Beware! Top 20 Most Dangerous Superbikes In The World

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The average motorcycle you see zipping down the freeway beside you doesn’t always hit its top speed, and for good reason.

There are speed limits on roads around the world to protect motorcycle riders and other drivers alike.

When you read a vehicle’s speed capacity, it usually is a theoretical figure that may never be attained under real driving conditions.

The actual clocked speed is generally a bit lower, though still impressive enough to make your hair part just from reading it.

However, certain superbikes are designed to hit breathtaking speeds on the racetrack while leaving the fragile human body exposed to potentially deadly crashes. An old saying states that “speed kills.” The following nine superbikes are some of the fastest and deadliest superbikes in the world. They are also some of the most beautiful, well designed and undeniably cool vehicles to ever grace a track.

Some of these are still in production, while others have passed on into motorcycle history and are fondly remembered by those who knew and drove them. Either way, each of these may truly be classified as a legend in the world of high-speed machines.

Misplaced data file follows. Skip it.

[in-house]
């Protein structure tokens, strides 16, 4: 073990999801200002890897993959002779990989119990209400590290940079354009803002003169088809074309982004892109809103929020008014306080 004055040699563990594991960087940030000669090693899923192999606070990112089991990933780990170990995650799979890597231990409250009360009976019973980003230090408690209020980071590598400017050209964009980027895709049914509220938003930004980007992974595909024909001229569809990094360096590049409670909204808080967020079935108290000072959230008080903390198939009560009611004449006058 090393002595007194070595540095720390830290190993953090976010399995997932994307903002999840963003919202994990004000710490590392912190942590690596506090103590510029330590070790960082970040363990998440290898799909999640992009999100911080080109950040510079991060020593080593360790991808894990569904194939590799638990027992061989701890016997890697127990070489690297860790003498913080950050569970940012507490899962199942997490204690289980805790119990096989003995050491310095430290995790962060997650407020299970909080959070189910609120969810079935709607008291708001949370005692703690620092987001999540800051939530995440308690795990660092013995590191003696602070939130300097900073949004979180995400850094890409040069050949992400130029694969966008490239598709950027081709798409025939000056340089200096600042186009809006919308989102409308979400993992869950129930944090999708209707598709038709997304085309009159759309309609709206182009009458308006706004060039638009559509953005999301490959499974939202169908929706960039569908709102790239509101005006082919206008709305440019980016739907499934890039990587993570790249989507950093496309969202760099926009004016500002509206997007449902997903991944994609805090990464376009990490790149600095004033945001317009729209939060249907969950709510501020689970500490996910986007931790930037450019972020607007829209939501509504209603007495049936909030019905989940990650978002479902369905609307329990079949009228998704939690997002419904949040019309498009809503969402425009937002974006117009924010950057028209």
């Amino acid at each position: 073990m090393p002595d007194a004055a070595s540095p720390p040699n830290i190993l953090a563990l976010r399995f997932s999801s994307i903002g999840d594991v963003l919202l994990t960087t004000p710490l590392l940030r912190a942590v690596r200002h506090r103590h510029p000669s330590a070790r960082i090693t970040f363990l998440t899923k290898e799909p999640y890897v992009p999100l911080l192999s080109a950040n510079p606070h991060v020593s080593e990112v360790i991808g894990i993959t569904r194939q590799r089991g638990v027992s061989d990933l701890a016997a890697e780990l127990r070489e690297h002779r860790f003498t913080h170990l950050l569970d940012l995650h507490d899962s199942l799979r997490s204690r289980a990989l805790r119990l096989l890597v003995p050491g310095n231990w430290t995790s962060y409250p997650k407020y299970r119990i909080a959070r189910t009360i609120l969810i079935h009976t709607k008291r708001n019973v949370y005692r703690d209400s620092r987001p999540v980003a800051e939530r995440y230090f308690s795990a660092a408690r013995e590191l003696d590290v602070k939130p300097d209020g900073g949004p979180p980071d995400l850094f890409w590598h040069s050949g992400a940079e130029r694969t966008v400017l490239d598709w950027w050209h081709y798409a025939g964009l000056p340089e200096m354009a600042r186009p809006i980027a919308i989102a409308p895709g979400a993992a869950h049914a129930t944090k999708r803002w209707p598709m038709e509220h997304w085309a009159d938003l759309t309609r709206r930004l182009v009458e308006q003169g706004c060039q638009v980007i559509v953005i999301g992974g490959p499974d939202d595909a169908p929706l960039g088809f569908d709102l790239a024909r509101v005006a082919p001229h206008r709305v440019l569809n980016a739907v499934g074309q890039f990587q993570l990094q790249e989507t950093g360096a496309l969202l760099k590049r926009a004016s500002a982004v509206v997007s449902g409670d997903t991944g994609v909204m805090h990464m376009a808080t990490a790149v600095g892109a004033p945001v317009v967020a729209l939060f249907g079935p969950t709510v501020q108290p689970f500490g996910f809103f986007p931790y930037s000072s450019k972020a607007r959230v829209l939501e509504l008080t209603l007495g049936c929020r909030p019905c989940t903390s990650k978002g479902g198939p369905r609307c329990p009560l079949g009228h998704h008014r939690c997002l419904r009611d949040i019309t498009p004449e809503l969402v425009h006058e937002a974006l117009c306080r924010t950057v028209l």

1. Dodge Tomahawk

The Dodge Tomahawk looks more like something you’d find Robocop riding than it does a typical superbike. Don’t let your eyes fool you; this beast of a machine is a superbike through and through.

The Tomahawk superbike will move you from point A to point B with more speed and power than any other bike currently available, making it one of the most dangerous bikes on the road today.

The Tomahawk is not street legal, so it can only be driven on a closed track. Dodge representatives have said the huge machine is intended as a “rolling sculpture,” not everyday transport.

In fact, there has been some controversy over what to call this vehicle, since it has four wheels and more bulk than most bikes. Company literature calls it a “concept motorcycle,” but some industry columnists have been tossing around the term “motorcycle concept car.”

Powering the Tomahawk is an 8.3-liter V10 engine with 500 horsepower capable of reaching a top speed of 298 miles per hour. Everything is sacrificed for speed, with robotic-looking air vents instead of headlights. Only nine of these beasts were ever reportedly sold, with the list price beginning at a staggering $555,000.

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  • baddog652

    I met two guys at the Harley dealer trading in their 2 week old Hyabusa’s for Harley Road Glides and asked them why. Both answered they thought they were going to die every time they twisted the throttle. A man in Orlando FL died within a mile of the dealership where he purchased his Hyabusa. He decided to see what the new toy would do and hit a sign in the median at 100 MPH according to the FHP. Do you know what all three of these men had in common? No experience with that much power. As Clint Eastwood famously said “You have to know your limitations.”

    • disqus_DOhoCki17X

      I hear about guys in there 40s and 50s out buying their first motorcycle, usually some expensive Harley, and dropping it the first week…. First , learn to ride first and then buy a real “bike”.

  • bigfish

    They forgot to include the Triumph Rocket III. 140 hp, 140 ft lb torque, governed to 140 mph stock. With a supercharger and no governor you can 100 to each category.